Please read the letter from Janine regarding Tiberius as well as my commentary/response in yellow. This boy has seen the worst that people have to offer, now lets show him our best. Please help me find him a forever home or at least a loving foster home while he waits for his forever home <3
I am the shelter manager for Parke Vermillion County Humane Society in Hillsdale, IN. On June 8, 2017 we were called out by the Vermillion County Sheriff’s Department when they found an adult Rottweiler locked inside a wire crate, inside a house that had been abandoned for over a year and a half.
Tiberius is gorgeous but thin (he weighs 72 lbs and should probably be closer to 85-90) he is around 4 years old, current on vaccines and negative for heartworms. He has been dewormed with Drontal and treated for fleas. Medically he seems in decent shape.
Behaviorally, he will guard food (completely expected given his condition when discovered). He can be distracted with toys, and does not care about the bowl once it is empty- both are very positive attributes as this shows that his guarding is merely out of hunger and that it is not so overwhelming that he cannot be distracted. I have also given Janine some tips to help with his resource guarding and she reports that since implimenting the techniques I told her he has come leaps and bounds! Unfortunately one of the worst mistakes that can me made (and equally unfortunate that it is the most common mistake) with a dog that is resource protective is to constantly take his resource away. People/trainers mistakenly believe that they need to constantly usurp authority over the item to teach the dog not to guard it. This almost always has the exact opposite effect. If a dog is resource protective, it is because he feels the resource- usually one that has not been provided on a regular basis- will be taken away. When you constantly take it away, all you do is prove him right and exasperate his fear that someone will take his resource (food, toy, treat, etc.) away. What you want to do instead is keep a drag line on him (this is a cheap lead/leash that he can drag around so that you can safely both correct and control him when necessary). If he stiffens or shows even the slightest sign/body posture that he is guarding the rescue, you pull the drag line and walk him away with a stern no. When you walk him away, keep him within eyesight of his resource. Let him see that no one is touching it or taking it and, once he complies (calms down/relaxes) you can walk him back to his resource. This is a game of patience. You might have to do this over and over and over and over. Remaining calm and patient is of the utmost importance. He must learn to trust you- to know you have no desire to remove his resource and that it will continue sitting there undisturbed, to know that you will not get frustrated or angry with him, and to learn that his action is unacceptable and will be corrected, but his resource will remind safe. Constantly claiming dominion over a resource, taking it away from him, tricking him (distracting and then snatching it away), etc. will only deepen the mistrust. It might be a short term way to get what you want, but ultimately, it will do more harm than good. He has great ball drive.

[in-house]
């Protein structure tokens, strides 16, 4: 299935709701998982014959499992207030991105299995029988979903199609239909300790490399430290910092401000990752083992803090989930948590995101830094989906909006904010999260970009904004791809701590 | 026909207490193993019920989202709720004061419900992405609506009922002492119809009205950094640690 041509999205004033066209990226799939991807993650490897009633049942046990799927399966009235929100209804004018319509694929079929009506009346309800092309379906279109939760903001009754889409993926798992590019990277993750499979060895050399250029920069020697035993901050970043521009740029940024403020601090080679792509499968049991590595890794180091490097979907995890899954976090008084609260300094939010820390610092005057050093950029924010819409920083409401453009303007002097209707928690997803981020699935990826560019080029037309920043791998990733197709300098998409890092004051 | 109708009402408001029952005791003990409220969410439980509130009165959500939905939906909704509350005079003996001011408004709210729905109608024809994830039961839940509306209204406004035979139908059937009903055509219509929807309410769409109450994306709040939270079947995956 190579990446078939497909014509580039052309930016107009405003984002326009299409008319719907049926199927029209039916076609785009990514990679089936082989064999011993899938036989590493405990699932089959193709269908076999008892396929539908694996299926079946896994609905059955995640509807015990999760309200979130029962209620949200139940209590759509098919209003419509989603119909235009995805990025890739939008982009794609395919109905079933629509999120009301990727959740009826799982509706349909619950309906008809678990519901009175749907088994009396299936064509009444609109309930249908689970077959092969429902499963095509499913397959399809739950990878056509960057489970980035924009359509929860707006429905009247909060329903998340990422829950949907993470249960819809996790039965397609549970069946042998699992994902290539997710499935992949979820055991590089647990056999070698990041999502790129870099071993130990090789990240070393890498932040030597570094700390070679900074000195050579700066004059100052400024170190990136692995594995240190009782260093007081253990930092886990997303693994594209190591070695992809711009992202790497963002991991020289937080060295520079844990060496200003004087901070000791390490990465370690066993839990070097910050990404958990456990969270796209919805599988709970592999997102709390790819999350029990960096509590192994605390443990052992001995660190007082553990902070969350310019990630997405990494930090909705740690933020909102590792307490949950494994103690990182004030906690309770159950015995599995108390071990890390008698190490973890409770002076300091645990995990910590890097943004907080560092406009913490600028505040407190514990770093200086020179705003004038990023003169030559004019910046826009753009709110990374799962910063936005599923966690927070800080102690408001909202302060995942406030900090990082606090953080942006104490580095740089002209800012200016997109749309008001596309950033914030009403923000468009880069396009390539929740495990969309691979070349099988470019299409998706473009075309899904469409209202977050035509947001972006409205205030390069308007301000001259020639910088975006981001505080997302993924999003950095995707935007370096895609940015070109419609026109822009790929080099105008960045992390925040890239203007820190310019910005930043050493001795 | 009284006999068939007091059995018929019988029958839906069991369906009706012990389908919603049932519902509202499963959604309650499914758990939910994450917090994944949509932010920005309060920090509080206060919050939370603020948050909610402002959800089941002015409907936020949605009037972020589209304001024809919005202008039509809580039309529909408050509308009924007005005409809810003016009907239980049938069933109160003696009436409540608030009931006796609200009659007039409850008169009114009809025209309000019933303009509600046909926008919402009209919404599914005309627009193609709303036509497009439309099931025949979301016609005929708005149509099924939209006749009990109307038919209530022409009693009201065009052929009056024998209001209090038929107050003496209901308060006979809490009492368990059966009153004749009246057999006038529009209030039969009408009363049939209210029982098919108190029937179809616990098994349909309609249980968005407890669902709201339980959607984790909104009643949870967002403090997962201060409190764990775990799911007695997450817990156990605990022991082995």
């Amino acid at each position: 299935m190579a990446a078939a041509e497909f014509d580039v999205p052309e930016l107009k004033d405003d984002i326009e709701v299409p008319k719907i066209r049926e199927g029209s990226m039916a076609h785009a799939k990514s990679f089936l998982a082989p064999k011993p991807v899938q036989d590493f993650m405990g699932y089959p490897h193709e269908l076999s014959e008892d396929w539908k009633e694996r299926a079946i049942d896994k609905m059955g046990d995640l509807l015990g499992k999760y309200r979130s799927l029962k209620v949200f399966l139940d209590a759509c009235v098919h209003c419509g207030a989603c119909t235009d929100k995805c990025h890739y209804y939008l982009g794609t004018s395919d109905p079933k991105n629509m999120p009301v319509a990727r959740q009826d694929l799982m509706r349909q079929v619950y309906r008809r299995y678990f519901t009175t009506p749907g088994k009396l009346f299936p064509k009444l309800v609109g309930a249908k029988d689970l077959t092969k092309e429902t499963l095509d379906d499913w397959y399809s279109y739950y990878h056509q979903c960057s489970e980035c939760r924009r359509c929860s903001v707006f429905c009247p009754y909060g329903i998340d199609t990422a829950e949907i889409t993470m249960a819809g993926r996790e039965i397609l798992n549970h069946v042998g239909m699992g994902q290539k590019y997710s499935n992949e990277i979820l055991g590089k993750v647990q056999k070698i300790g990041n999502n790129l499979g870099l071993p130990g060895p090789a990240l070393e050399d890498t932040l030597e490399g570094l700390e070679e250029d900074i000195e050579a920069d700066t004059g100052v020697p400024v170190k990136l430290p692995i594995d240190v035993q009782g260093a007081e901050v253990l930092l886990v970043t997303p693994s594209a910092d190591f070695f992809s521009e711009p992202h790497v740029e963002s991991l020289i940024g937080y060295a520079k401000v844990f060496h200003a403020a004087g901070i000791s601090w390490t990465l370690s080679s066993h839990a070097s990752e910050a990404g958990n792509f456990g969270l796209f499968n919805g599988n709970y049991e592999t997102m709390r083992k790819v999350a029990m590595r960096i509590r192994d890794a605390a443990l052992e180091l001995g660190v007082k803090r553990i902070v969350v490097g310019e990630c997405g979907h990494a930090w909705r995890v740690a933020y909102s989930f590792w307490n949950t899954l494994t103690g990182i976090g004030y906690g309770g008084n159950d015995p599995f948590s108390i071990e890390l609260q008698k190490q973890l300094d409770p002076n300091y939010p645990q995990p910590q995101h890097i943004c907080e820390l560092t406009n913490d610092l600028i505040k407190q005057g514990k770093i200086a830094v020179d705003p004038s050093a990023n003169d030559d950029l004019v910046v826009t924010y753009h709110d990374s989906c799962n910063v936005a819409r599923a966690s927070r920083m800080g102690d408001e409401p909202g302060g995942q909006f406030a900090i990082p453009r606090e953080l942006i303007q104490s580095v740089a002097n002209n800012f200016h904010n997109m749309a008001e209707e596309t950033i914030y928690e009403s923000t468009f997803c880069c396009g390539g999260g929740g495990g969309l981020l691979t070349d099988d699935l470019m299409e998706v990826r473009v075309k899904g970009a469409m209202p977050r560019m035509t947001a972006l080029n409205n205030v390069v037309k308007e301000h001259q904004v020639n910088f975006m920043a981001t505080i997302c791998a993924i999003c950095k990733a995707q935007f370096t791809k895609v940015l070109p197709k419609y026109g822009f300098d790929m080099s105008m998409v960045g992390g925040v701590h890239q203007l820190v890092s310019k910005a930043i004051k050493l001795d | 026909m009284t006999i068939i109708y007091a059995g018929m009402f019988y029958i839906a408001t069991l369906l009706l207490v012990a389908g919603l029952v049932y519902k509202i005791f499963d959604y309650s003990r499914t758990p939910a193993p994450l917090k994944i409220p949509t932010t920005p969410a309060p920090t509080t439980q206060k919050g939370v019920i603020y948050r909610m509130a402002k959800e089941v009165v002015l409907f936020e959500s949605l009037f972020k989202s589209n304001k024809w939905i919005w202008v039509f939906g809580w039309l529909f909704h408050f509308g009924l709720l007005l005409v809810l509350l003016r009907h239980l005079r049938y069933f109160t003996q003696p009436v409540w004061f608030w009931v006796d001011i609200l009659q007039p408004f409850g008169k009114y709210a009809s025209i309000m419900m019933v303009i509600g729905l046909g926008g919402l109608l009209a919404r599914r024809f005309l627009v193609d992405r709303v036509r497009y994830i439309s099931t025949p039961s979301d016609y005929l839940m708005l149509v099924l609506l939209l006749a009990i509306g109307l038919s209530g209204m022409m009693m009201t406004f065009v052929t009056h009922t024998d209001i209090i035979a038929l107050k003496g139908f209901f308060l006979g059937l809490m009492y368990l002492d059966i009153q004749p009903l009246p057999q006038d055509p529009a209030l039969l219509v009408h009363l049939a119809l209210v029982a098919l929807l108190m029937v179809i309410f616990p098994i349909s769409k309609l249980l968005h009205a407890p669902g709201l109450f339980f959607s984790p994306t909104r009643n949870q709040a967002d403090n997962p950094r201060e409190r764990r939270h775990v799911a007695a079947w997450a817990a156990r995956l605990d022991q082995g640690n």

He does get nervous when you restrain him or approach him with unknown objects. He will stiffen and growl, but since he has been here he has NOT made any attempt to bite. We did muzzle him to vaccinate him and draw his blood (always better to be safe), but even then he stood still and growled. He never struggled, he never snapped. We feel he is just traumatized and insecure. He recovers very quickly, wags his little stub most of the time, and if food or handling is not involved, is loving and will lean against you. We feel he will soon recover and blossom in a loving home environment.
He has not been tried with any other dogs but he will meet them through a fence or walk past them without any reaction. I would not trust him around any other animals with food until he understands he will not be starved again, but we do feel that he would probably do okay with other animals.
Tiberius would flourish out of the shelter setting, We are hoping with no medical needs and only mild behavioral issues, he can be accepted into a rescue and begin his journey of healing and love. Please let me know what we can do for him. He will be neutered before joining his new place and we would be happy to help with transporting.